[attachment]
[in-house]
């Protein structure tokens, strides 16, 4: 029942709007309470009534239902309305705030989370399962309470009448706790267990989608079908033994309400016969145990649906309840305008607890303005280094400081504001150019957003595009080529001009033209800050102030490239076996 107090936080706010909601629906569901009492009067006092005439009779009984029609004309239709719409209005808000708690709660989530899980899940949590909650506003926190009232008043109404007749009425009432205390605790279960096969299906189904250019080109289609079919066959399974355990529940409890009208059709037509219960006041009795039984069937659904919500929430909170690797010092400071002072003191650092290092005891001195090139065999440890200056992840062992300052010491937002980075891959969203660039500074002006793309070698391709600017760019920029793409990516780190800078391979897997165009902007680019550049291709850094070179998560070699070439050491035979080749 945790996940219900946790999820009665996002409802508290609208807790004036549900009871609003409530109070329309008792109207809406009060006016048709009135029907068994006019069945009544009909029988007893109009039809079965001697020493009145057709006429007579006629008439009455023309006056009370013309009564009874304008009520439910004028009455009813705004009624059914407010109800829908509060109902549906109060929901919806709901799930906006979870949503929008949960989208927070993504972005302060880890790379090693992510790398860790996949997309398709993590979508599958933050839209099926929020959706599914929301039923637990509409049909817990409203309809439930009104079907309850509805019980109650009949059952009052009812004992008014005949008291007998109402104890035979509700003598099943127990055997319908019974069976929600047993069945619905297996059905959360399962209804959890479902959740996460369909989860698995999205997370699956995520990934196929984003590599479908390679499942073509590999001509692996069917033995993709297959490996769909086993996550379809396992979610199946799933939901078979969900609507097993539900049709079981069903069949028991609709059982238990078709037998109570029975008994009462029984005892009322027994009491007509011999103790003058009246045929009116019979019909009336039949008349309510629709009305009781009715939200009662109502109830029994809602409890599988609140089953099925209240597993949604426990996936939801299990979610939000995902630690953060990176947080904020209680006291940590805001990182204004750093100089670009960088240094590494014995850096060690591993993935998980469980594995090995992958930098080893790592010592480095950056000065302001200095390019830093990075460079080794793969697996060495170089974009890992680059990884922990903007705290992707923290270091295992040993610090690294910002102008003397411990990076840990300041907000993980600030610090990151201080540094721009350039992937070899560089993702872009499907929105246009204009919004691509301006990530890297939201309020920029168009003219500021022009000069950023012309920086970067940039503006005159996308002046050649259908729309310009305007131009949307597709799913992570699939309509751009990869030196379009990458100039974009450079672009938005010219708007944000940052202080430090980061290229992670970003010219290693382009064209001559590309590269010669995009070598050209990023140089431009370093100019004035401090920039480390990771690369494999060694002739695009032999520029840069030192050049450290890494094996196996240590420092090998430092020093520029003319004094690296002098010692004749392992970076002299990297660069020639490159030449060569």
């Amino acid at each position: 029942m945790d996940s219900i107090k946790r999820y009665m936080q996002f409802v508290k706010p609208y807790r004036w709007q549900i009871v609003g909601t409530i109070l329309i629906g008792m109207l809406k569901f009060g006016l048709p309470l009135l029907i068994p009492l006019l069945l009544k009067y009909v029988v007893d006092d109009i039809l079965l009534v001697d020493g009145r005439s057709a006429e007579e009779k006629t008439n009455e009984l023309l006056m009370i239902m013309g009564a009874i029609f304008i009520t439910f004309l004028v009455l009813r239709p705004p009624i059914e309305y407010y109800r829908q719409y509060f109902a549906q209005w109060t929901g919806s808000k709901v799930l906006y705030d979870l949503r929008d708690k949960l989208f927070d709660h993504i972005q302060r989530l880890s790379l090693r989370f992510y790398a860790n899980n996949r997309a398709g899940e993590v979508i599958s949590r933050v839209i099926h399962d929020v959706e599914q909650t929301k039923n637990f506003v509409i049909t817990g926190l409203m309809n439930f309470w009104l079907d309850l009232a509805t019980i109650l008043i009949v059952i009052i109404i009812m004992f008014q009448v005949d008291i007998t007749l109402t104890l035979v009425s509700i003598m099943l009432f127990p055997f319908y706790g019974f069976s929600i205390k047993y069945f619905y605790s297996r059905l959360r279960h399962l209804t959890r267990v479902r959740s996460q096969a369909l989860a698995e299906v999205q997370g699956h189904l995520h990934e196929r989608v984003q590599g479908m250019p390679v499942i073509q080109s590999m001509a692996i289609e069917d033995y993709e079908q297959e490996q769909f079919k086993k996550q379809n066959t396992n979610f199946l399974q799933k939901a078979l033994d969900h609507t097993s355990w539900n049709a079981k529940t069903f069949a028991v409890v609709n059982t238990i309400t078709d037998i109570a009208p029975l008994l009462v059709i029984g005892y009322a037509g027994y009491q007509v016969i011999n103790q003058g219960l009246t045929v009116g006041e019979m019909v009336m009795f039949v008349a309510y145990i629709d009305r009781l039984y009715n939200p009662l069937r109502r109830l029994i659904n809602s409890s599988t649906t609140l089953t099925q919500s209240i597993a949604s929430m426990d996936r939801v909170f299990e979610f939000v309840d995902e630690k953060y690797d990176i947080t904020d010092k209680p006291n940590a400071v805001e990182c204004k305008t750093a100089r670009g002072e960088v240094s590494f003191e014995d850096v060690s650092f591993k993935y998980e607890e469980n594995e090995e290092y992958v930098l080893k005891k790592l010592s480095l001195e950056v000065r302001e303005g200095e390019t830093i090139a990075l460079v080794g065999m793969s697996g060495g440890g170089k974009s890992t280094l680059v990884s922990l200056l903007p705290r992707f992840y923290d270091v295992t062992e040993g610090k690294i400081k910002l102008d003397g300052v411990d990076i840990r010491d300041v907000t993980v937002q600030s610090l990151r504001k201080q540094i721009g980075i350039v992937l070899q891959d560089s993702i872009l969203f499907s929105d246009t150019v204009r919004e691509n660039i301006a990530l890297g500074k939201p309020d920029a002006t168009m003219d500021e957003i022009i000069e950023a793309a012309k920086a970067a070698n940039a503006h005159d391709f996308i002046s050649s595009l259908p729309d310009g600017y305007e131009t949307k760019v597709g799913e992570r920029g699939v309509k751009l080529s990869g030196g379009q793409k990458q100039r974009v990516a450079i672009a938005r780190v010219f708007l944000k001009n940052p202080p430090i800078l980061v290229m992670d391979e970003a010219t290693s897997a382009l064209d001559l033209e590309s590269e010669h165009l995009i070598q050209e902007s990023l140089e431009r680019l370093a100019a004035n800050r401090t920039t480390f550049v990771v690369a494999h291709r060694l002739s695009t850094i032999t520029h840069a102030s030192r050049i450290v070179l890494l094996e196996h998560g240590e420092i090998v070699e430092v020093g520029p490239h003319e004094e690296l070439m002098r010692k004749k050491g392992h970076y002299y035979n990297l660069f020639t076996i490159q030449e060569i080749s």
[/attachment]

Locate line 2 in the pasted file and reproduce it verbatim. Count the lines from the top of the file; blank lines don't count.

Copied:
């Protein structure tokens, strides 16, 4: 029942709007309470009534239902309305705030989370399962309470009448706790267990989608079908033994309400016969145990649906309840305008607890303005280094400081504001150019957003595009080529001009033209800050102030490239076996 107090936080706010909601629906569901009492009067006092005439009779009984029609004309239709719409209005808000708690709660989530899980899940949590909650506003926190009232008043109404007749009425009432205390605790279960096969299906189904250019080109289609079919066959399974355990529940409890009208059709037509219960006041009795039984069937659904919500929430909170690797010092400071002072003191650092290092005891001195090139065999440890200056992840062992300052010491937002980075891959969203660039500074002006793309070698391709600017760019920029793409990516780190800078391979897997165009902007680019550049291709850094070179998560070699070439050491035979080749 945790996940219900946790999820009665996002409802508290609208807790004036549900009871609003409530109070329309008792109207809406009060006016048709009135029907068994006019069945009544009909029988007893109009039809079965001697020493009145057709006429007579006629008439009455023309006056009370013309009564009874304008009520439910004028009455009813705004009624059914407010109800829908509060109902549906109060929901919806709901799930906006979870949503929008949960989208927070993504972005302060880890790379090693992510790398860790996949997309398709993590979508599958933050839209099926929020959706599914929301039923637990509409049909817990409203309809439930009104079907309850509805019980109650009949059952009052009812004992008014005949008291007998109402104890035979509700003598099943127990055997319908019974069976929600047993069945619905297996059905959360399962209804959890479902959740996460369909989860698995999205997370699956995520990934196929984003590599479908390679499942073509590999001509692996069917033995993709297959490996769909086993996550379809396992979610199946799933939901078979969900609507097993539900049709079981069903069949028991609709059982238990078709037998109570029975008994009462029984005892009322027994009491007509011999103790003058009246045929009116019979019909009336039949008349309510629709009305009781009715939200009662109502109830029994809602409890599988609140089953099925209240597993949604426990996936939801299990979610939000995902630690953060990176947080904020209680006291940590805001990182204004750093100089670009960088240094590494014995850096060690591993993935998980469980594995090995992958930098080893790592010592480095950056000065302001200095390019830093990075460079080794793969697996060495170089974009890992680059990884922990903007705290992707923290270091295992040993610090690294910002102008003397411990990076840990300041907000993980600030610090990151201080540094721009350039992937070899560089993702872009499907929105246009204009919004691509301006990530890297939201309020920029168009003219500021022009000069950023012309920086970067940039503006005159996308002046050649259908729309310009305007131009949307597709799913992570699939309509751009990869030196379009990458100039974009450079672009938005010219708007944000940052202080430090980061290229992670970003010219290693382009064209001559590309590269010669995009070598050209990023140089431009370093100019004035401090920039480390990771690369494999060694002739695009032999520029840069030192050049450290890494094996196996240590420092090998430092020093520029003319004094690296002098010692004749392992970076002299990297660069020639490159030449060569």